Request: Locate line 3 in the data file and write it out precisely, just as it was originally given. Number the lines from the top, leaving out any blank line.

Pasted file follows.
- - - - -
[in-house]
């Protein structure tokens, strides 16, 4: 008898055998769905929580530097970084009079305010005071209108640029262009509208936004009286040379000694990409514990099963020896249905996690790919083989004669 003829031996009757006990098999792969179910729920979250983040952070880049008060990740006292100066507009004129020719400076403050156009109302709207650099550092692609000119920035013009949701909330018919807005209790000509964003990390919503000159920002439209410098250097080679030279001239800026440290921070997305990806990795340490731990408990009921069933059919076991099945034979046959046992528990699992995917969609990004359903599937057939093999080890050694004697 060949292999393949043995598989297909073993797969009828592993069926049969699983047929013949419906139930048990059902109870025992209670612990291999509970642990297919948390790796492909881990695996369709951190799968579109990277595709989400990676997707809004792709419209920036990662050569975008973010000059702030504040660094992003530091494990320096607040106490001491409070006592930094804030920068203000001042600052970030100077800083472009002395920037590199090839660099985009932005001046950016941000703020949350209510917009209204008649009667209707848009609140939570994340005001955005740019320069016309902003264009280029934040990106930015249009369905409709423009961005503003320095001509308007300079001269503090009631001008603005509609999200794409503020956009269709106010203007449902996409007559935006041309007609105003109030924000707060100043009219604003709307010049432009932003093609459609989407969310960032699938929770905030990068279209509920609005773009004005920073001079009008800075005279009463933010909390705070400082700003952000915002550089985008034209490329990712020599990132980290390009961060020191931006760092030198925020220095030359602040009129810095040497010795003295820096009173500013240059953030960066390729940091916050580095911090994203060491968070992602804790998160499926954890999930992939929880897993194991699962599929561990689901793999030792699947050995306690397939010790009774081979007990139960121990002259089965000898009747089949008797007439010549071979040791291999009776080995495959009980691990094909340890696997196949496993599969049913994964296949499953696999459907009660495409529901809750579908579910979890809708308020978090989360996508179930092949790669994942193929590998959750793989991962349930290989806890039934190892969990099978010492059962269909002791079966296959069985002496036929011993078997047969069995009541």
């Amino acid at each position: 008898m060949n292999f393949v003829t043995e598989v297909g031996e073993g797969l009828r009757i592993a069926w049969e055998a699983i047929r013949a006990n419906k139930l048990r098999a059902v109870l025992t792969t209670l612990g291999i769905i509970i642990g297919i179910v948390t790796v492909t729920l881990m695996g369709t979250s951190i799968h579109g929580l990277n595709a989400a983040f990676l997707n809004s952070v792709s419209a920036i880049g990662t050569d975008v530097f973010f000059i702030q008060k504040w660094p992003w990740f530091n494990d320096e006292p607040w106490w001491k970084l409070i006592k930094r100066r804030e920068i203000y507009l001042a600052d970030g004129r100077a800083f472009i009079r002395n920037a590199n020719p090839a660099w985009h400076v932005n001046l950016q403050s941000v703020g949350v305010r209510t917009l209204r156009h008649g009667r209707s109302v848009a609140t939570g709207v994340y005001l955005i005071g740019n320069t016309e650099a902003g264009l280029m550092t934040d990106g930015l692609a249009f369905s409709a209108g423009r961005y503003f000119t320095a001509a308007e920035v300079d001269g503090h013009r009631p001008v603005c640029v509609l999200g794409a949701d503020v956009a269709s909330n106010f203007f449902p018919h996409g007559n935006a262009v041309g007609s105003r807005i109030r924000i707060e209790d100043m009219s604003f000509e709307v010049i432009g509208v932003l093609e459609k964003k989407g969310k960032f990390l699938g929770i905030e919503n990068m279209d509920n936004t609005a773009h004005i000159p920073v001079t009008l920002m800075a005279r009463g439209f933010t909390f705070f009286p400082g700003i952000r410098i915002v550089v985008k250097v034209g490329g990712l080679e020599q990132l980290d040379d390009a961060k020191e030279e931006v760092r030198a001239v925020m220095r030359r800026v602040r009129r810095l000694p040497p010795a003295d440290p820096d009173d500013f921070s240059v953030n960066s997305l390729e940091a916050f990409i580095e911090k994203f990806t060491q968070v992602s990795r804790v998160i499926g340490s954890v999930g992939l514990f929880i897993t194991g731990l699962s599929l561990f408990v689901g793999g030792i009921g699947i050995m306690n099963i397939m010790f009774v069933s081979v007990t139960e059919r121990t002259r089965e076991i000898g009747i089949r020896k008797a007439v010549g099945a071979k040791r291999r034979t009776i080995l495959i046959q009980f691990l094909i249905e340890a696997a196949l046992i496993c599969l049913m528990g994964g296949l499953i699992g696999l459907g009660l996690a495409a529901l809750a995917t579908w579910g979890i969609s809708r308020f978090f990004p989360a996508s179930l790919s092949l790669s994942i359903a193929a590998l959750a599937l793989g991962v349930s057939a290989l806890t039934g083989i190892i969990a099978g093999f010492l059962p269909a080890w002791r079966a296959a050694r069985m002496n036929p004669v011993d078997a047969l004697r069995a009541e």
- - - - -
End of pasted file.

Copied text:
């Amino acid at each position: 008898m060949n292999f393949v003829t043995e598989v297909g031996e073993g797969l009828r009757i592993a069926w049969e055998a699983i047929r013949a006990n419906k139930l048990r098999a059902v109870l025992t792969t209670l612990g291999i769905i509970i642990g297919i179910v948390t790796v492909t729920l881990m695996g369709t979250s951190i799968h579109g929580l990277n595709a989400a983040f990676l997707n809004s952070v792709s419209a920036i880049g990662t050569d975008v530097f973010f000059i702030q008060k504040w660094p992003w990740f530091n494990d320096e006292p607040w106490w001491k970084l409070i006592k930094r100066r804030e920068i203000y507009l001042a600052d970030g004129r100077a800083f472009i009079r002395n920037a590199n020719p090839a660099w985009h400076v932005n001046l950016q403050s941000v703020g949350v305010r209510t917009l209204r156009h008649g009667r209707s109302v848009a609140t939570g709207v994340y005001l955005i005071g740019n320069t016309e650099a902003g264009l280029m550092t934040d990106g930015l692609a249009f369905s409709a209108g423009r961005y503003f000119t320095a001509a308007e920035v300079d001269g503090h013009r009631p001008v603005c640029v509609l999200g794409a949701d503020v956009a269709s909330n106010f203007f449902p018919h996409g007559n935006a262009v041309g007609s105003r807005i109030r924000i707060e209790d100043m009219s604003f000509e709307v010049i432009g509208v932003l093609e459609k964003k989407g969310k960032f990390l699938g929770i905030e919503n990068m279209d509920n936004t609005a773009h004005i000159p920073v001079t009008l920002m800075a005279r009463g439209f933010t909390f705070f009286p400082g700003i952000r410098i915002v550089v985008k250097v034209g490329g990712l080679e020599q990132l980290d040379d390009a961060k020191e030279e931006v760092r030198a001239v925020m220095r030359r800026v602040r009129r810095l000694p040497p010795a003295d440290p820096d009173d500013f921070s240059v953030n960066s997305l390729e940091a916050f990409i580095e911090k994203f990806t060491q968070v992602s990795r804790v998160i499926g340490s954890v999930g992939l514990f929880i897993t194991g731990l699962s599929l561990f408990v689901g793999g030792i009921g699947i050995m306690n099963i397939m010790f009774v069933s081979v007990t139960e059919r121990t002259r089965e076991i000898g009747i089949r020896k008797a007439v010549g099945a071979k040791r291999r034979t009776i080995l495959i046959q009980f691990l094909i249905e340890a696997a196949l046992i496993c599969l049913m528990g994964g296949l499953i699992g696999l459907g009660l996690a495409a529901l809750a995917t579908w579910g979890i969609s809708r308020f978090f990004p989360a996508s179930l790919s092949l790669s994942i359903a193929a590998l959750a599937l793989g991962v349930s057939a290989l806890t039934g083989i190892i969990a099978g093999f010492l059962p269909a080890w002791r079966a296959a050694r069985m002496n036929p004669v011993d078997a047969l004697r069995a009541e």